It was Dur who called Sujata and asked if we’d join the food tour that evening in Saigon. She and Luis had a contract to develop some marketing material for a local food tour company–Saigon Food Tours–and they wondered if we’d join the tour so they could photograph us scootering and eating our way through Saigon. Later that evening, after the tour was over, Dur confessed to me, over beers, that she wasn’t even going to call–who would take their children on a scooter tour through Saigon during rush hour? Luis, Dur informed me, said, “Just give them a call–all they can do is say no.”
We said yes.
I’ve written about Saigon traffic in a previous post. If you haven’t read that, all that post really says is the Saigon traffic is nuts and that scooters are the major reason for the traffic chaos in the city. Part of that is simply a result of the sheer volume of scooters in the city: the ratio of people to scooters is almost exactly 1:1. There are just over 8 million people living in Saigon and there are just over 8 million registered scooters in the city.
Saigon traffic really heats up at rush hour, around 4:30 pm. The streets get so congested that many of the scooter drivers–impatient to get home or to the bar–forgo the surface streets and ride up on the sidewalks. Pedestrians are at the bottom of this commuter food chain.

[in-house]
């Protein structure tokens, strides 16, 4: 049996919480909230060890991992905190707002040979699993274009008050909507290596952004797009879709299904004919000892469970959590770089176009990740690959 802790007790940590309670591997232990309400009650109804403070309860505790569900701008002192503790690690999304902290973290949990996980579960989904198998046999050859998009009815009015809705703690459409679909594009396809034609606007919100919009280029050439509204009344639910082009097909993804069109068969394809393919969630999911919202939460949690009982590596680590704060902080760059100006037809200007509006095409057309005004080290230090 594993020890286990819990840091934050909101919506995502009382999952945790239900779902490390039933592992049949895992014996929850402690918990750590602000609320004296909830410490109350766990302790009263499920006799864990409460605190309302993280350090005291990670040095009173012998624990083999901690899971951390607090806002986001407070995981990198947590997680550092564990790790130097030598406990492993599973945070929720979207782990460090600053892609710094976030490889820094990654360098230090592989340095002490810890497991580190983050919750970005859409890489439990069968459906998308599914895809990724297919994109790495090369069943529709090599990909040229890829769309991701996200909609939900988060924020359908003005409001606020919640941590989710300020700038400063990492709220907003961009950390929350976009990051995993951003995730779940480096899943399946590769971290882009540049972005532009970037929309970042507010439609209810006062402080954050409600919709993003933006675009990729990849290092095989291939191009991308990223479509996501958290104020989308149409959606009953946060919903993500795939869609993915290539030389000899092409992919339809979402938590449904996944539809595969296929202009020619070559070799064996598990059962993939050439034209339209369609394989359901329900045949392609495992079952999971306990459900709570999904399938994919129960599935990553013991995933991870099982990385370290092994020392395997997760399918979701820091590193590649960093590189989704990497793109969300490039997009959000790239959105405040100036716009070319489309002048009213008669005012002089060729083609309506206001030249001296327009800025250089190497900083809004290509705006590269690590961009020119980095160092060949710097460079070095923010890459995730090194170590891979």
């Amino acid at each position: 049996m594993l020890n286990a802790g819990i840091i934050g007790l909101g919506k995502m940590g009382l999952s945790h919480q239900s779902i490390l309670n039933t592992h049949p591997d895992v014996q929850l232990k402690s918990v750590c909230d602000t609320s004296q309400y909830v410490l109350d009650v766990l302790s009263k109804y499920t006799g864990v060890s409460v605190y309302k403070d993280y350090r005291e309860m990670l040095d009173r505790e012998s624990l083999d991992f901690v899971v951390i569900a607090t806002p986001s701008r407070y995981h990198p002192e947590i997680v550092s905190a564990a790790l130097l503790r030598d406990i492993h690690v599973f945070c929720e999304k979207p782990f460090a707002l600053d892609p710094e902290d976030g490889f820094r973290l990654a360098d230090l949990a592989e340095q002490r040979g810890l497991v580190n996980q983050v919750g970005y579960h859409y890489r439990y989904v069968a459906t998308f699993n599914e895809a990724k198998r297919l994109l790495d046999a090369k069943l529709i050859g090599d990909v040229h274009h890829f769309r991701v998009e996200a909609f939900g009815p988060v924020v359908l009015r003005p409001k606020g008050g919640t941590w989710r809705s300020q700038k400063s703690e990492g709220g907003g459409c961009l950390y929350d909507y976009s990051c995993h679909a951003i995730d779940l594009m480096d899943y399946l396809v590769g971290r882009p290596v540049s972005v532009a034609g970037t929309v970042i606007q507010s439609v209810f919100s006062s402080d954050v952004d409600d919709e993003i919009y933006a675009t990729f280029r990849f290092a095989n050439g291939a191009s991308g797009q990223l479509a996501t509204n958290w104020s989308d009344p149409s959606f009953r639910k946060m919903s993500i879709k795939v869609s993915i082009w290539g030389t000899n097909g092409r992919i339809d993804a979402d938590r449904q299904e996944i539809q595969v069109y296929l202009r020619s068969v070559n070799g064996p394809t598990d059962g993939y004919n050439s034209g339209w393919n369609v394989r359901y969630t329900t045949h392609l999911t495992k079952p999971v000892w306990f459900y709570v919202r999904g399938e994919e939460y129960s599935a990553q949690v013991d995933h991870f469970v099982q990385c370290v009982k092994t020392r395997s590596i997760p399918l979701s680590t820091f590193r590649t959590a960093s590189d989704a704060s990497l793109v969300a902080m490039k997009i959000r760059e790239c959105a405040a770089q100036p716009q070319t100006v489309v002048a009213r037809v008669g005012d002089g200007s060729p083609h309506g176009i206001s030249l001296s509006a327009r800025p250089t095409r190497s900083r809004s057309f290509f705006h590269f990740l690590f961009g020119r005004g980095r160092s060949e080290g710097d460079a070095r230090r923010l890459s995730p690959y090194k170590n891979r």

Dur texted us at 4:35 pm.
We traipsed downstairs and there were Dur and Luis, each sitting on the back of scooters driven by young people from the Saigon Food Tour Company.
Sujata, me and the kids were issued helmets, we each hopped on the back of a respective scooter and . . . away we went. My driver’s name was Phan and my first question to him was, “How long have you been driving a scooter in Vietnam?” I wanted him to say, “Oh, I’ve been doing this for 10 years and I’ve never had an accident,” but from what I could tell, he wasn’t more than 20 (later he told me he was 22) so his veteran scooter status was questionable.
Phan quickly proved himself adept with the scooter, though. He confidently glided into the wave of traffic and the other six bikes followed behind us.
Within minutes, I was feeling quite at ease. Frankly, I felt safer on the back of the scooter than I did walking on the sidewalks. Phan was a garrulous host–I leaned in over his shoulder as he told me about his life studying economics at one of the many universities in Saigon. He was an industrious, interesting young man: the Saigon Food Tour gig was his third job. Most importantly, he was a big basketball fan, so we talked basketball for at least half the ride.